Q&A: Security from a School Administrator's Perspective

Editor's note: Joseph W. Doyle is associate vice president for administration at Muskegon Community College. Among the many duties of his office is facilities, which includes security for its staff and 4,500 students. In light of the recent s hootings at Virginia Tech, Doyle agreed to share his thoughts on campus security with The Chronicle. Doyle has been with MCC for about 18 years.

Q: If you look back at campus security two or three decades ago, it primarily was involved with parking enforcement. How has campus security changed since then?

A: I think campus security has evolved into a complex array of concerns. You take the parking example -- it's not just where or how someone parks. Now we have to think about why he or she parked in that illegal space, what was the mental attitude when they got out of the car and decided to scratch the car next to them or why did two students end up in a fight over a parking spot. We have many, many concerns and that is just in the parking area.

Q: What is the biggest challenge today facing campus security?

A: As you saw in the Virginia incident, communication probably is one of our biggest challenges. What, when and how the information about a particular incident is transferred to the people that need to know. How quickly we can get it and how accurately we can get that information across, that is our biggest challenge.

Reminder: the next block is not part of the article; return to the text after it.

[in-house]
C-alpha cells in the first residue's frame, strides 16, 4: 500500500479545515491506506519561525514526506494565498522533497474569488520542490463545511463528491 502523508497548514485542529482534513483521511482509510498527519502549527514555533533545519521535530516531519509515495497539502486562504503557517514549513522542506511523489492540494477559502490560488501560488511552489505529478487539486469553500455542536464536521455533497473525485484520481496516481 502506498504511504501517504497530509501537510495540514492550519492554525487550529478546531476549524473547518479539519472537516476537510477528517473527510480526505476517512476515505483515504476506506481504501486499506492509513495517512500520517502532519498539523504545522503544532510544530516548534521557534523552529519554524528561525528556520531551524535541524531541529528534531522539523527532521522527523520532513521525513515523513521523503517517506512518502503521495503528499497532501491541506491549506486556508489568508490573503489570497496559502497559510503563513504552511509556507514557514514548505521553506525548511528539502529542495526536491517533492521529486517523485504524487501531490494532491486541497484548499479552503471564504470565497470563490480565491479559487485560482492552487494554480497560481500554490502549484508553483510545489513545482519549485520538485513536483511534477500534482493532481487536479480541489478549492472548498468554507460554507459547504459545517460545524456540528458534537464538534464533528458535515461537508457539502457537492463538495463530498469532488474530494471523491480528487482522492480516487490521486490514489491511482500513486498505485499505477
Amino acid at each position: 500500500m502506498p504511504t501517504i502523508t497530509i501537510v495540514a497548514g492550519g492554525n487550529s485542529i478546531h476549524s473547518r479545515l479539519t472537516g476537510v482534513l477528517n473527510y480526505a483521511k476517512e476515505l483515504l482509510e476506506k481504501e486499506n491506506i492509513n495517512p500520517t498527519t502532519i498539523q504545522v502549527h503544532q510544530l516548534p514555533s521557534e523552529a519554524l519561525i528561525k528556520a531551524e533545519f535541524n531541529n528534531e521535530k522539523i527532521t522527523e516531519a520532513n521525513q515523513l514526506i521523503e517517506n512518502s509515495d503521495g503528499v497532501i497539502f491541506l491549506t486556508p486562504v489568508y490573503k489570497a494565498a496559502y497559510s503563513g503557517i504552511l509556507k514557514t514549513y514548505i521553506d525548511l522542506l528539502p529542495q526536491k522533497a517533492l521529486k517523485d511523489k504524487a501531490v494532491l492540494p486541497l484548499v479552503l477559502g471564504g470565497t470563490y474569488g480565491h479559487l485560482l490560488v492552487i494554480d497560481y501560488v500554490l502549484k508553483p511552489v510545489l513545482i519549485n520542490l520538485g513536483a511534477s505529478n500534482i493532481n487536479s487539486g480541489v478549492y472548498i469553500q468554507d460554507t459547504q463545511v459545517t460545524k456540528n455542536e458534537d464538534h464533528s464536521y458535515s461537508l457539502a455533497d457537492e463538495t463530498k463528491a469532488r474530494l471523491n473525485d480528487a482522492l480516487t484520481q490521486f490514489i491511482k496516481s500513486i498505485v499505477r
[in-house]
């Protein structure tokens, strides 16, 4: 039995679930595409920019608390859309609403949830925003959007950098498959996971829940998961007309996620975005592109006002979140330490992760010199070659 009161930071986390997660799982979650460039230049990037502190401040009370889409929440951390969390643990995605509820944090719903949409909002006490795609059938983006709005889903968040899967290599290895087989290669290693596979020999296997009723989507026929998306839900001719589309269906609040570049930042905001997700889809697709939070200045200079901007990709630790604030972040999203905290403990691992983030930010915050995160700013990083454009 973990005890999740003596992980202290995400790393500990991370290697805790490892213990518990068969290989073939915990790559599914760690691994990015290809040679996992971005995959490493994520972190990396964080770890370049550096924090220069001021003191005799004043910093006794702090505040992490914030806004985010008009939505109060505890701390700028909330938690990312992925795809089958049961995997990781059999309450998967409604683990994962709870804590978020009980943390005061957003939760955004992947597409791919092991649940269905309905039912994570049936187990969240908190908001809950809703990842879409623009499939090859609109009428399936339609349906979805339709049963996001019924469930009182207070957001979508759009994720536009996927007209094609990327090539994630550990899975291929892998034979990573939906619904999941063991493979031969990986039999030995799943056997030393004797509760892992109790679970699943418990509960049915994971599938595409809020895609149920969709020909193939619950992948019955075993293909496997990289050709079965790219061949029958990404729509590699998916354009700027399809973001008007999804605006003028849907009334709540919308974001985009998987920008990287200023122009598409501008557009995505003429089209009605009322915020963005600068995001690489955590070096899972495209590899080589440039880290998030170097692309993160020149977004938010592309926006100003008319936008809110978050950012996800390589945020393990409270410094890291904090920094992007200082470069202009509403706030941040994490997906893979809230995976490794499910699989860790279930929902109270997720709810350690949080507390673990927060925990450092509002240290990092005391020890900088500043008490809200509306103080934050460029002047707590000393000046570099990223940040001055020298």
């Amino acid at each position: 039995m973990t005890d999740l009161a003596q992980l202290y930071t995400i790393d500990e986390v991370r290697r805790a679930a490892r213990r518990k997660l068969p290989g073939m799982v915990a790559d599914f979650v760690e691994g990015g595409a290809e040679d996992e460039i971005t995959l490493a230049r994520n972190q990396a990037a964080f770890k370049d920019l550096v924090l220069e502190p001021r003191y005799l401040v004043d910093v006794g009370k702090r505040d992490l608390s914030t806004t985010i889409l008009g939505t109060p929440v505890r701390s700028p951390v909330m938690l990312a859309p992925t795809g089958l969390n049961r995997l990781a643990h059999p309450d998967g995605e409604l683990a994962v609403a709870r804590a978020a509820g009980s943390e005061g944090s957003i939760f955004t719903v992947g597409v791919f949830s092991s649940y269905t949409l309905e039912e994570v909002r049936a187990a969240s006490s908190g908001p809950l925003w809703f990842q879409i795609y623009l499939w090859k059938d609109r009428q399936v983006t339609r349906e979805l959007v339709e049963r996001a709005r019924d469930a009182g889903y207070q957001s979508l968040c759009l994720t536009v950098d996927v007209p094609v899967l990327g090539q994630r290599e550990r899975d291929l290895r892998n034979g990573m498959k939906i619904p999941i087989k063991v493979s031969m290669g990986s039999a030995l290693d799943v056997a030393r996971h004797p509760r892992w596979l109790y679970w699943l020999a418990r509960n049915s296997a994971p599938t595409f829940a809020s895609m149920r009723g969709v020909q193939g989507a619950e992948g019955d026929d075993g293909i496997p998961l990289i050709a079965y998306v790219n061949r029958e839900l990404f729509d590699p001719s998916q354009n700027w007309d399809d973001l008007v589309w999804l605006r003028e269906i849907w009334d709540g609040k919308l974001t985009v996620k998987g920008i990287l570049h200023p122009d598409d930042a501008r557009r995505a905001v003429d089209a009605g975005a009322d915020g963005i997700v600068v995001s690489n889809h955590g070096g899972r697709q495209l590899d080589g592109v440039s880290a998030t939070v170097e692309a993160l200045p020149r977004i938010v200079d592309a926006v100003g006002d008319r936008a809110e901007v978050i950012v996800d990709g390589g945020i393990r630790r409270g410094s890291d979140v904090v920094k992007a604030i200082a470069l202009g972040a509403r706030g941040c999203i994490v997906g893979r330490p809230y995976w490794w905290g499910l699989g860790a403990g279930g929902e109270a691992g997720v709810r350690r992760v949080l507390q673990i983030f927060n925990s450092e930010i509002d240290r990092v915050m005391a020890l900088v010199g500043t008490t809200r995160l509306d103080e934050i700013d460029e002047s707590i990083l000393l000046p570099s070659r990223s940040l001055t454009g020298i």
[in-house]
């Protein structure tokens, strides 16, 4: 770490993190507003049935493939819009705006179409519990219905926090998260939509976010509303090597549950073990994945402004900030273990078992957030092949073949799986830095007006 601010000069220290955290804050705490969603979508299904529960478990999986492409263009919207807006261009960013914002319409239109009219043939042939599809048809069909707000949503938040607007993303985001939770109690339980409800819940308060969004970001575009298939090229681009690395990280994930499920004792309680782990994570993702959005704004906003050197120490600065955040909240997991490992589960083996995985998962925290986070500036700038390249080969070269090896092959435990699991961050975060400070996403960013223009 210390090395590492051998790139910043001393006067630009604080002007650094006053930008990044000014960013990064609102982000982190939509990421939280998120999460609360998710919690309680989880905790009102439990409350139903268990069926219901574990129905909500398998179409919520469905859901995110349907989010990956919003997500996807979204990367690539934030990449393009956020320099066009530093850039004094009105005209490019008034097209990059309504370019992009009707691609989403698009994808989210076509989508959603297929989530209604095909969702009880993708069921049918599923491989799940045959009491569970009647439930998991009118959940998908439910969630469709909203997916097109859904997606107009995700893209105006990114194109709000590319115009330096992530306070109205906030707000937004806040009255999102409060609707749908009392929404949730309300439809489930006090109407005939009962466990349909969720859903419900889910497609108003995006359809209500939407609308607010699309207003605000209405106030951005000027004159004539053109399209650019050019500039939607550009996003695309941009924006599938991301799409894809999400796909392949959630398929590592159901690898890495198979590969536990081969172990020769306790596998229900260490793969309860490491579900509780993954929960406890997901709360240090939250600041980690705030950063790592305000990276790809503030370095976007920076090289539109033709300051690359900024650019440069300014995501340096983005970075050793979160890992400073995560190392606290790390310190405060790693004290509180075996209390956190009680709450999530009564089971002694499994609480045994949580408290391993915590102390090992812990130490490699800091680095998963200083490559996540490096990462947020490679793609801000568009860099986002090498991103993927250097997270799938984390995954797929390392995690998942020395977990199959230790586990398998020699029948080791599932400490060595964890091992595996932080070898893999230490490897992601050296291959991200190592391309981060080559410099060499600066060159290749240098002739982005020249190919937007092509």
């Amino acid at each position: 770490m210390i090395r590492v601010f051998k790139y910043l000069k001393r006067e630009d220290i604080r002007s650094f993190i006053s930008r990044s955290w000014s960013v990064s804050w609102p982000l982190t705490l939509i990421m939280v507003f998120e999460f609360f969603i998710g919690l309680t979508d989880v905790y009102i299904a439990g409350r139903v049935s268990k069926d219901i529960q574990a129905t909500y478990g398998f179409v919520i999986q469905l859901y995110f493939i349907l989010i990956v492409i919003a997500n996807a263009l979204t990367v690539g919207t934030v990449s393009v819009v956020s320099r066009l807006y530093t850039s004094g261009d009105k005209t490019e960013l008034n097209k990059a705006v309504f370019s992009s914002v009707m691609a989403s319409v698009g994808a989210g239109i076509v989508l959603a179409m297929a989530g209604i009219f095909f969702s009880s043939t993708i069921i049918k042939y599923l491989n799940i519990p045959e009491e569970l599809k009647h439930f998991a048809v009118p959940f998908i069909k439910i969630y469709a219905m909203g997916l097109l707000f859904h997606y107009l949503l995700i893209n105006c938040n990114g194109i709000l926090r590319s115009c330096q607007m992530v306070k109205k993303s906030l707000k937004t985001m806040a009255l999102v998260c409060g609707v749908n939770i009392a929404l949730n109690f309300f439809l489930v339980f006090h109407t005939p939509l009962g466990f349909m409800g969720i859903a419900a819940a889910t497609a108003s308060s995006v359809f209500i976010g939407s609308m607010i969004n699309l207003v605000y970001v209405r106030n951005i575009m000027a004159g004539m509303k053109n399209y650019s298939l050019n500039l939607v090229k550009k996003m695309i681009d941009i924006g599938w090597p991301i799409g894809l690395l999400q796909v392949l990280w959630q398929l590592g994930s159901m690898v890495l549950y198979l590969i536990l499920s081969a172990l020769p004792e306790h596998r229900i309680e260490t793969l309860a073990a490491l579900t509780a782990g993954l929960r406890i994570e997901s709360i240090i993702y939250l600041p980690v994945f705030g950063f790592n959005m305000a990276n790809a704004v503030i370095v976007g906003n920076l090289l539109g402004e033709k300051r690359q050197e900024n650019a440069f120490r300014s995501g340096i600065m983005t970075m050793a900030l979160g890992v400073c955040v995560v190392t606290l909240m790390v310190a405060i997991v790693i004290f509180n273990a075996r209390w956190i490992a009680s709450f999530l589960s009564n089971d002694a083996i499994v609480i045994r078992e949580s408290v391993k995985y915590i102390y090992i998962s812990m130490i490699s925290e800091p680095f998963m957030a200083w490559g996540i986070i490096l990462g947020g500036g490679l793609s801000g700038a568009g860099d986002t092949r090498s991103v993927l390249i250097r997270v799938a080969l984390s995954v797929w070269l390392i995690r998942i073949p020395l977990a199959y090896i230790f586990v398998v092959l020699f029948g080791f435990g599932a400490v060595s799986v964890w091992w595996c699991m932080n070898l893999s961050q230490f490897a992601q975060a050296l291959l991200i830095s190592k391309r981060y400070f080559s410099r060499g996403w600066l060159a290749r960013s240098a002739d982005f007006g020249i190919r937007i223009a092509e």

Q: You mention communication, what steps has your campus security taken to foster better communication and interaction, particularly with local law enforcement agencies and emergency services departments?

A: All of our security staff are instructed to use their common sense and their best judgment on deciding to contact local law enforcement. Once on campus, all security staff works with law enforcement to provide all of the necessary information and any assistance they request. Their main job is to cooperate with the local law enforcement.

Q: While it may be months before all the facts surrounding the shootings in Blacksburg, Va., are known, has the incident pointed out any glaring security deficiencies your campus and others should immediately address?

A: Obviously, right after the Virginia incident, our staff got together and we did review our current emergency procedures and we feel comfortable with them. But in saying that, every situation is unique. Each situation will be dealt with as it develops, and having a basic plan to follow is just the initial step. If any aspect could be improved, it's how to thoroughly and accurately communicate with all that could be affected.

Q: A major focus of campus security is protecting students, teachers and staff from outsiders. But the shootings in Blacksburg and other campuses typically have been committed by students. Does more need to be done to identify students who are experiencing emotional problems and to better provide services?

A: This has been made quite evident as we see the details of the Blacksburg tragedy unfold. Any time an incident of this magnitude happens, individuals' alert levels are raised. Many of our staff and students have already indicated their concerns about specific incidents or specific behaviors they have witnessed. Awareness and communicating one's concerns are the key to alleviating potential volatile situations so we do encourage that.

Q: A common thread among the many shooters is they felt persecuted and rejected. How seriously does MCC deal with bullying and hazing?

A: Any type of behavior that causes student discomfort or could escalate into a violent situation is addressed by campus security. We do take any of those incidents seriously and we do address them immediately as soon as we find out.


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